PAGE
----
This does not mean that there is no scope for middle-class, English-educated, urban, elite Muslims in the Hindutva-dominated public life of today’s India. Zafar Islam, Mukhtar Abbas Naqvi, Shah Nawaz Husain, Shazia Ilmi, Najma Heptulla, and Arif Mohammad Khan are some of the known Muslim faces associated with the BJP. These individuals do have cultural capital of their own, which helps them to carve out a space for themselves. Like the Muslim leaders of the Congress era, they, too, adhere to the BJP’s official line.
However, with one difference. They do not want to be recognised as liberal Muslims. This is for two obvious practical reasons. First, they have to abide by the given programme of political correctness. It is expected from these Muslims to contribute to the Hindutva thesis that Islam is a foreign religion and therefore Indian Muslims have not yet fully adopted Indian cultural values.
Zafar Islam’s argument that Muslim must give up self-imposed isolation; Najma Heptulla’s claim that Muslims should look at their own problems first; and Shehzad Poonawala’s enthusiastic assertion that India is no country for appeasement and victim card politics any more stem from the Indianisation thesis of the RSS.
In other words, Hindutva’s Muslims have to take a given position: that Islam must be nationalised and Indian Muslims should be Indianised. Secondly, the Hindutva discourse does not allow this set of “right kind of Muslims” to step out of the set boundaries or take an independent moral position. They have to show their complete devotion to the Hindutva discourse. The public debate on the Bilkis Bano case is a good example of this.
BJP’s spokesperson Shazia Ilmi wrote a moving piece when the rapists of Bilkis Bano, a victim of gangrape during the 2002 Gujarat riots, were released from jail. Illmi criticised the Vishwa Hindu Parishad (VHP) for felicitating these convicts. In order to create a sense of balance, she underlined a crucial difference between the VHP and the BJP. She wrote: “The felicitation of the remitted convicts by members of the VHP. To attribute this to the BJP is particularly strange given the intense acrimony between the Gujarat BJP and Prime Minister Narendra Modion the one hand and the VHP on the other… VHP is, on record, carrying out a campaign of vilification and defamation against PM Modi…. That this felicitation was depraved is undeniable but the question is what exactly did this have to do with the BJP, given the history of acrimony between the two organisations?”
Ilmi’s thoughtful and, in a way, vigilant internal criticism was refuted by the VHP in an interesting manner. In a rejoinder, VHP’s spokesperson Pravesh Kumar Choudhry criticised Ilmi for being a “Lutyens elite”. He argued that “so-called ‘secular’ people like Ilmi do not have compassion for Hindu agony. They belong to the cabal of pseudo-seculars—specialists in raising selective outrage.” As expected, no one from the BJP defended Ilmi and eventually the controversy died down. This example shows that Hindutva’s “right” kind of Muslims are not expected to behave like liberal Muslims. Their sphere of operation is restricted. The moment they try to break this established fault line, they will be reprimanded.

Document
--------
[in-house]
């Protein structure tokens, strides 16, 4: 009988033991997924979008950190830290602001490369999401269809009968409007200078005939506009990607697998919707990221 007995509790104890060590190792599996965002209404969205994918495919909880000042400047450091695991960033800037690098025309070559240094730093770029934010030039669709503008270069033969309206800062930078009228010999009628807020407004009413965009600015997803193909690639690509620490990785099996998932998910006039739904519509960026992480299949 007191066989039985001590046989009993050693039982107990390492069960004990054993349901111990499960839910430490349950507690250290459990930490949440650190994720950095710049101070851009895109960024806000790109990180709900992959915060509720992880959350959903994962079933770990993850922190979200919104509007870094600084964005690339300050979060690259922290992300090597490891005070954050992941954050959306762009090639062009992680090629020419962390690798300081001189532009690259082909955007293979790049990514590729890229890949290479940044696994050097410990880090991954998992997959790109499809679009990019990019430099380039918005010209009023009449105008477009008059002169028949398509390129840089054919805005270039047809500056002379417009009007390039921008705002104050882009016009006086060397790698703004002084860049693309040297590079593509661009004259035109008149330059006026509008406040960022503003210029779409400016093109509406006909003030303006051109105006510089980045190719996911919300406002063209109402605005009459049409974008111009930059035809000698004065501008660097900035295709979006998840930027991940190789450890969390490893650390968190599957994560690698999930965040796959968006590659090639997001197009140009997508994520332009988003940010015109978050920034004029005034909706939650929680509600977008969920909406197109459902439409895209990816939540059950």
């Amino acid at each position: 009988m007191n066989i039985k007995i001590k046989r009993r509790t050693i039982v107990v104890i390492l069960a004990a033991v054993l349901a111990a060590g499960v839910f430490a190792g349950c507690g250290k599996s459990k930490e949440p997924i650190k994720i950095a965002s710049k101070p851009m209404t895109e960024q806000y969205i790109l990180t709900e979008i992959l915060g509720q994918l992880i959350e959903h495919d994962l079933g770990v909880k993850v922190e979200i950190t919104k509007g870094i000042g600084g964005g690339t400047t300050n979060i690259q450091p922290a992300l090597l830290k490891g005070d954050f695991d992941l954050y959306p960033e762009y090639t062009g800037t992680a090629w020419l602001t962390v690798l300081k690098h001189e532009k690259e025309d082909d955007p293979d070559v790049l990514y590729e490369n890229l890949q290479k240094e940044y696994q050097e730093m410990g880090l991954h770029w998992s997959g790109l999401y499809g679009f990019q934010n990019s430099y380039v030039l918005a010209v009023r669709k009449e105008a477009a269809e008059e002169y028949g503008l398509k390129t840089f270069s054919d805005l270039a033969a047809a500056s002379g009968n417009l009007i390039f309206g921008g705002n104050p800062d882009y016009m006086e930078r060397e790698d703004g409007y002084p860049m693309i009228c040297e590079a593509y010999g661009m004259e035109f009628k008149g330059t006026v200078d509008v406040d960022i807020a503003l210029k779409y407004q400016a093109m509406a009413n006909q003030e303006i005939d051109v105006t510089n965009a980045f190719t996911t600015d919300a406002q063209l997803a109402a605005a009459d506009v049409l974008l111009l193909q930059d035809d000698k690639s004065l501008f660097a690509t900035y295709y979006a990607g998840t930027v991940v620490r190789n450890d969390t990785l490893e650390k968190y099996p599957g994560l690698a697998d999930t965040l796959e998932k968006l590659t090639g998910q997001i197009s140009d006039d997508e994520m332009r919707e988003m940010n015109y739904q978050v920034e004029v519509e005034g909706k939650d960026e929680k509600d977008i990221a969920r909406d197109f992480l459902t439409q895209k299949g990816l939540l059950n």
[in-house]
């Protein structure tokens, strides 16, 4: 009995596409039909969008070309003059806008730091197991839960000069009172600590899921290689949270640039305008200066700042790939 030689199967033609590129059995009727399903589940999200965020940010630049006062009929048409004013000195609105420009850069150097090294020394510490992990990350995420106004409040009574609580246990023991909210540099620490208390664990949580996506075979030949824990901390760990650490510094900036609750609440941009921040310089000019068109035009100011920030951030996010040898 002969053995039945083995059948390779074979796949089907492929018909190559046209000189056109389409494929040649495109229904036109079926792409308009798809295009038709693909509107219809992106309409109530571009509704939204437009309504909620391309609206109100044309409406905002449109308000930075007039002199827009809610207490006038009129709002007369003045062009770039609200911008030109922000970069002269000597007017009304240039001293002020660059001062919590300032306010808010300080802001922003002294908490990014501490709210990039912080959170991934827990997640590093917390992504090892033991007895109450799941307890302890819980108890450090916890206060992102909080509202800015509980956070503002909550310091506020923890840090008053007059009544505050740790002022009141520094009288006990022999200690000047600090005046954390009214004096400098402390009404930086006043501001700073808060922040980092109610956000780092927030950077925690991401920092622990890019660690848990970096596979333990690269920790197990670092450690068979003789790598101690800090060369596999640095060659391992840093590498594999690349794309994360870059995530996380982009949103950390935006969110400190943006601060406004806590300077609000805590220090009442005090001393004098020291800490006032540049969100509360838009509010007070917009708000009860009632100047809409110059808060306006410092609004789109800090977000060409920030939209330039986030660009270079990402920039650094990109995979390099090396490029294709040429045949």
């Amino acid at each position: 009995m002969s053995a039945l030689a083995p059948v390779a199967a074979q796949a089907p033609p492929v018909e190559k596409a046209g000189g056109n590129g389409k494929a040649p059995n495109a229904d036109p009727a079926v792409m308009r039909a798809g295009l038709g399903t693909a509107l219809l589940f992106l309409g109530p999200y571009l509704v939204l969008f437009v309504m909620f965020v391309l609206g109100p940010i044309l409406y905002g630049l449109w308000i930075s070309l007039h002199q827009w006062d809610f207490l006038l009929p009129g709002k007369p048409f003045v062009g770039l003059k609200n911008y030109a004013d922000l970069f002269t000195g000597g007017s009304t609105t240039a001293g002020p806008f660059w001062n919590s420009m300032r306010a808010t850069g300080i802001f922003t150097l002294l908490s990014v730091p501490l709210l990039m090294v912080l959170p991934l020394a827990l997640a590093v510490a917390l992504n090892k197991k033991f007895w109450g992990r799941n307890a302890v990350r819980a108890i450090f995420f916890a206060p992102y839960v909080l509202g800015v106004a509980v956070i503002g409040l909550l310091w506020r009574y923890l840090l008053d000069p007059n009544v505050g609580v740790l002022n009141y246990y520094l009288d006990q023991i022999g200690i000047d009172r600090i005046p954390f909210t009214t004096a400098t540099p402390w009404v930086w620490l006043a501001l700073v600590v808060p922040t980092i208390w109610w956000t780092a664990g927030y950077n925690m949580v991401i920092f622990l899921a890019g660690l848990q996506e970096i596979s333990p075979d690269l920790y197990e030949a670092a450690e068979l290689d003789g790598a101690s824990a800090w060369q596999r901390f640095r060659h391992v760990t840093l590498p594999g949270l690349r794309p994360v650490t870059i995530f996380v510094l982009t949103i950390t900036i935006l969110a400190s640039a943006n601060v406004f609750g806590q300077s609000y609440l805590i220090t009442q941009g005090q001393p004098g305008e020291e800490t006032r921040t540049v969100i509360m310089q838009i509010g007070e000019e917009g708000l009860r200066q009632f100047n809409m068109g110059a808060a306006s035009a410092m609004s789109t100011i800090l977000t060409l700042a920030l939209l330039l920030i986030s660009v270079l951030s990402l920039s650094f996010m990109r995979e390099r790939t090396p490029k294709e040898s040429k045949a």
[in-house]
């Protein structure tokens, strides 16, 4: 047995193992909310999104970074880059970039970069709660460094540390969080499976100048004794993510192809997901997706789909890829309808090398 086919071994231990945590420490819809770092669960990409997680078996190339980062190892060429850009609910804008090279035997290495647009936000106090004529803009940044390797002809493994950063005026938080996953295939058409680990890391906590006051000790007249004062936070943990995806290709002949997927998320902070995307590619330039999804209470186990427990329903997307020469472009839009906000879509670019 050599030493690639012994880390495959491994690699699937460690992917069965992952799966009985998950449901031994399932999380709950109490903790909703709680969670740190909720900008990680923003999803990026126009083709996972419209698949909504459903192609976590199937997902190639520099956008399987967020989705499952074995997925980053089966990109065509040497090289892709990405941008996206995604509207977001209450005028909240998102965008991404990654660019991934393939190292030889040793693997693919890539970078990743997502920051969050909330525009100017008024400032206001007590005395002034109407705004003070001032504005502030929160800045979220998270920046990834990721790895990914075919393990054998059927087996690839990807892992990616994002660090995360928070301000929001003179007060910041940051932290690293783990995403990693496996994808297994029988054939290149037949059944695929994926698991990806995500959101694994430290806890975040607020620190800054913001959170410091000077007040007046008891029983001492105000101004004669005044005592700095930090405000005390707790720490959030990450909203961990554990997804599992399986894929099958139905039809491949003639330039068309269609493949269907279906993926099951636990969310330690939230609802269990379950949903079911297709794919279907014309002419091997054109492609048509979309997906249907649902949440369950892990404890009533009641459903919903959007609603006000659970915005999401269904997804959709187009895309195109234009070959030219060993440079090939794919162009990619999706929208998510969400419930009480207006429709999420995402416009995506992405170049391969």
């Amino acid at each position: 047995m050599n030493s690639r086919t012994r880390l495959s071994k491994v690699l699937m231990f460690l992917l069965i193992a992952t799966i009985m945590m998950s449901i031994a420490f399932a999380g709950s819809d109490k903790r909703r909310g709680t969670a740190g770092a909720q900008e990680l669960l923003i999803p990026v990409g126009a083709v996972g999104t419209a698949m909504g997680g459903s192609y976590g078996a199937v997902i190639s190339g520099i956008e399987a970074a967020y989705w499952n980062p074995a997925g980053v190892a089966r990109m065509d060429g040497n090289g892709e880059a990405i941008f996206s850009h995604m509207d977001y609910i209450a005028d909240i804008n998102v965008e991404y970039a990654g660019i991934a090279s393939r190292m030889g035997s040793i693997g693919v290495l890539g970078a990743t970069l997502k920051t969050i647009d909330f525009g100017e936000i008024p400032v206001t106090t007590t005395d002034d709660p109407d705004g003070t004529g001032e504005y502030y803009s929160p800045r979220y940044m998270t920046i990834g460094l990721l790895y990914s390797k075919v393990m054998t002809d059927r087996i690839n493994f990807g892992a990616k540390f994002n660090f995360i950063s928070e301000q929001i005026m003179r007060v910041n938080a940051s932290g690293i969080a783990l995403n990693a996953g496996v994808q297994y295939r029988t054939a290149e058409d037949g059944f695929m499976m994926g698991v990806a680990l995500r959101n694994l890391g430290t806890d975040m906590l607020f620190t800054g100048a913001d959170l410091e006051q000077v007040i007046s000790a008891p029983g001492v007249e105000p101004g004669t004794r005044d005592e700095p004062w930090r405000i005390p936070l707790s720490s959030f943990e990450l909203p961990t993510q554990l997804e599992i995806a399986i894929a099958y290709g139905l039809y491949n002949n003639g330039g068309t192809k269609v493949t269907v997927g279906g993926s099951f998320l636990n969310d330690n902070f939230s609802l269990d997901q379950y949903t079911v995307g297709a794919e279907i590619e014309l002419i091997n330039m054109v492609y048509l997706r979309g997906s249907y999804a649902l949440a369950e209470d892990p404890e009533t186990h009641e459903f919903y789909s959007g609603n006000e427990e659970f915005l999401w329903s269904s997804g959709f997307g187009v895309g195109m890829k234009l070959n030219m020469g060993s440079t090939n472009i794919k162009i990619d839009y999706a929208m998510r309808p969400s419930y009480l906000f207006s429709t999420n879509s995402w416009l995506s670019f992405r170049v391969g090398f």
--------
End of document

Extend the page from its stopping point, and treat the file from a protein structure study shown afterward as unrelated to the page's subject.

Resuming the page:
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Ilmi’s episode is also useful to understand the reshaping of Muslim intellectual sphere in contemporary India. The decline of direct political patronage for liberal Muslims has forced them to rethink their own privileged position. Hasan Suroor’s book Who Killed Liberal Islam is a good example of this internal intellectual self-criticism.
The Pasmanda critique of caste-based Ashraf hegemony and the emergence of Muslim women as independent political stakeholders have also widened the scope of this critical discussion on Muslim identity. The present vibrant Muslim intellectual sphere, I argue, provides space for democratic deliberations, discussions, criticisms, and even self-criticisms. The role of liberal Muslims in liberalising the Islamic intellectual debates in a Hindutva-dominated environment cannot be ignored.
Hilal Ahmed, associate professor, Centre for the Study of Developing Societies, New Delhi, writes regularly on the nature of Muslim political discourse. He has published many books including, Siyasi Muslims (2019), and is associate editor, South Asian Studies, the journal of the British Association for South Asian Studies.
- Indian Muslims are a heterogenous community, although the conventional binary between liberal Muslims and the religious/ traditionalist Muslims has become increasingly insignificant.
- Liberal Muslims in India do not have any direct political patronage. Neither do they fit in the Hindutva-driven electoral schema of the BJP nor has any other political party shown any interest in their version of secularism. This has forced them to rethink their own privileged position.
- Any debate on Muslim identity today therefore has to include the Pasmanda critique of caste-based Ashraf hegemony, the emergence of Muslim women as independent political stakeholders, besides the role of liberal Muslims in liberalising the Islamic intellectual debates in a Hindutva-dominated environment.